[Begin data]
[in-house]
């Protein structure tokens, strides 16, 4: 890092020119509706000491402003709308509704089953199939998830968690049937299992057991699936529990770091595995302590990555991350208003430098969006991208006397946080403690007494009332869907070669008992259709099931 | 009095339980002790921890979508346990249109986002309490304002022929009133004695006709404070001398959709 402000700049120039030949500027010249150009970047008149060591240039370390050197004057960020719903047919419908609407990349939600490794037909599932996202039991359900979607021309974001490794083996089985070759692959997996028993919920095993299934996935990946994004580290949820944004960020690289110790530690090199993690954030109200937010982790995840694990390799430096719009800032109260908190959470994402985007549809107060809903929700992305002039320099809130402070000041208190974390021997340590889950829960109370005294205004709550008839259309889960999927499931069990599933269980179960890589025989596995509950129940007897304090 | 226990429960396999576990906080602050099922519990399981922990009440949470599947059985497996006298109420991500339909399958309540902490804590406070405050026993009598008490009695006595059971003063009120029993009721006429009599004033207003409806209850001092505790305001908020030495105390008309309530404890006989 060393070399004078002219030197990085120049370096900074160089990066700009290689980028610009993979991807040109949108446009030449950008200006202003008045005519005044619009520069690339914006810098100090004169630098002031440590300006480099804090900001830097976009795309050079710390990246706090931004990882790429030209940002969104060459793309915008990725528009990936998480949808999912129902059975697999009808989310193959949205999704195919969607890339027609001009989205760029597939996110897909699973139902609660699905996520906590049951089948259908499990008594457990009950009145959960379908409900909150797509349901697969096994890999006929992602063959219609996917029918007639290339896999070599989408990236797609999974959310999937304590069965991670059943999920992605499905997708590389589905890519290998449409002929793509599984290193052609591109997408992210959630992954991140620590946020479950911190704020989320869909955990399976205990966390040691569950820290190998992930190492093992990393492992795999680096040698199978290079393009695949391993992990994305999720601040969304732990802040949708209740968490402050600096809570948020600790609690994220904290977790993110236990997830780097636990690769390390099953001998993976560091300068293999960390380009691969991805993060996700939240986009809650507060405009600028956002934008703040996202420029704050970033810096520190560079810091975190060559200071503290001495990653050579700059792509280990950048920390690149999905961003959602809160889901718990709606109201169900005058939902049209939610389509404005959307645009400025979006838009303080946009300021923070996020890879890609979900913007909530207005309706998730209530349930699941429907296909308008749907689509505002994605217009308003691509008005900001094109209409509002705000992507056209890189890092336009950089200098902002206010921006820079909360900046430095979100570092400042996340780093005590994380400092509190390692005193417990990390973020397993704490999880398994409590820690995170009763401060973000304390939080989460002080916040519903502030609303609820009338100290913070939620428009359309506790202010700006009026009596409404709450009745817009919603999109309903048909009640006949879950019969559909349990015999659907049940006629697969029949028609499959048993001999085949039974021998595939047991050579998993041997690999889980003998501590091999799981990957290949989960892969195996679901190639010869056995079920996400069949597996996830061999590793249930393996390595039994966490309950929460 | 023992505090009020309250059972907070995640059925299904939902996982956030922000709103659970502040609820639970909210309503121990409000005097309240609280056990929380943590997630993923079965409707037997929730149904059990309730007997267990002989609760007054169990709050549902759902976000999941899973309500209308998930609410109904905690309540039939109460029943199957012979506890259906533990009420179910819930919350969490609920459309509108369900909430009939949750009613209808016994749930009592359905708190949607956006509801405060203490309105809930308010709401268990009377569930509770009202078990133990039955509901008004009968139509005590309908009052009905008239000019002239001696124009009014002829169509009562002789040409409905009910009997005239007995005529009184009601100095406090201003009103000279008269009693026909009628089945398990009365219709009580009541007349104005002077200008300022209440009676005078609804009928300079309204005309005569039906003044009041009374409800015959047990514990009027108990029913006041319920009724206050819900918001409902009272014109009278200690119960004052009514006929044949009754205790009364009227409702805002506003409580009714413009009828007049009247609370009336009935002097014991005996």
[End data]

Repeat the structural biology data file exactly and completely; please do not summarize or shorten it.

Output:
[in-house]
């Protein structure tokens, strides 16, 4: 890092020119509706000491402003709308509704089953199939998830968690049937299992057991699936529990770091595995302590990555991350208003430098969006991208006397946080403690007494009332869907070669008992259709099931 | 009095339980002790921890979508346990249109986002309490304002022929009133004695006709404070001398959709 402000700049120039030949500027010249150009970047008149060591240039370390050197004057960020719903047919419908609407990349939600490794037909599932996202039991359900979607021309974001490794083996089985070759692959997996028993919920095993299934996935990946994004580290949820944004960020690289110790530690090199993690954030109200937010982790995840694990390799430096719009800032109260908190959470994402985007549809107060809903929700992305002039320099809130402070000041208190974390021997340590889950829960109370005294205004709550008839259309889960999927499931069990599933269980179960890589025989596995509950129940007897304090 | 226990429960396999576990906080602050099922519990399981922990009440949470599947059985497996006298109420991500339909399958309540902490804590406070405050026993009598008490009695006595059971003063009120029993009721006429009599004033207003409806209850001092505790305001908020030495105390008309309530404890006989 060393070399004078002219030197990085120049370096900074160089990066700009290689980028610009993979991807040109949108446009030449950008200006202003008045005519005044619009520069690339914006810098100090004169630098002031440590300006480099804090900001830097976009795309050079710390990246706090931004990882790429030209940002969104060459793309915008990725528009990936998480949808999912129902059975697999009808989310193959949205999704195919969607890339027609001009989205760029597939996110897909699973139902609660699905996520906590049951089948259908499990008594457990009950009145959960379908409900909150797509349901697969096994890999006929992602063959219609996917029918007639290339896999070599989408990236797609999974959310999937304590069965991670059943999920992605499905997708590389589905890519290998449409002929793509599984290193052609591109997408992210959630992954991140620590946020479950911190704020989320869909955990399976205990966390040691569950820290190998992930190492093992990393492992795999680096040698199978290079393009695949391993992990994305999720601040969304732990802040949708209740968490402050600096809570948020600790609690994220904290977790993110236990997830780097636990690769390390099953001998993976560091300068293999960390380009691969991805993060996700939240986009809650507060405009600028956002934008703040996202420029704050970033810096520190560079810091975190060559200071503290001495990653050579700059792509280990950048920390690149999905961003959602809160889901718990709606109201169900005058939902049209939610389509404005959307645009400025979006838009303080946009300021923070996020890879890609979900913007909530207005309706998730209530349930699941429907296909308008749907689509505002994605217009308003691509008005900001094109209409509002705000992507056209890189890092336009950089200098902002206010921006820079909360900046430095979100570092400042996340780093005590994380400092509190390692005193417990990390973020397993704490999880398994409590820690995170009763401060973000304390939080989460002080916040519903502030609303609820009338100290913070939620428009359309506790202010700006009026009596409404709450009745817009919603999109309903048909009640006949879950019969559909349990015999659907049940006629697969029949028609499959048993001999085949039974021998595939047991050579998993041997690999889980003998501590091999799981990957290949989960892969195996679901190639010869056995079920996400069949597996996830061999590793249930393996390595039994966490309950929460 | 023992505090009020309250059972907070995640059925299904939902996982956030922000709103659970502040609820639970909210309503121990409000005097309240609280056990929380943590997630993923079965409707037997929730149904059990309730007997267990002989609760007054169990709050549902759902976000999941899973309500209308998930609410109904905690309540039939109460029943199957012979506890259906533990009420179910819930919350969490609920459309509108369900909430009939949750009613209808016994749930009592359905708190949607956006509801405060203490309105809930308010709401268990009377569930509770009202078990133990039955509901008004009968139509005590309908009052009905008239000019002239001696124009009014002829169509009562002789040409409905009910009997005239007995005529009184009601100095406090201003009103000279008269009693026909009628089945398990009365219709009580009541007349104005002077200008300022209440009676005078609804009928300079309204005309005569039906003044009041009374409800015959047990514990009027108990029913006041319920009724206050819900918001409902009272014109009278200690119960004052009514006929044949009754205790009364009227409702805002506003409580009714413009009828007049009247609370009336009935002097014991005996």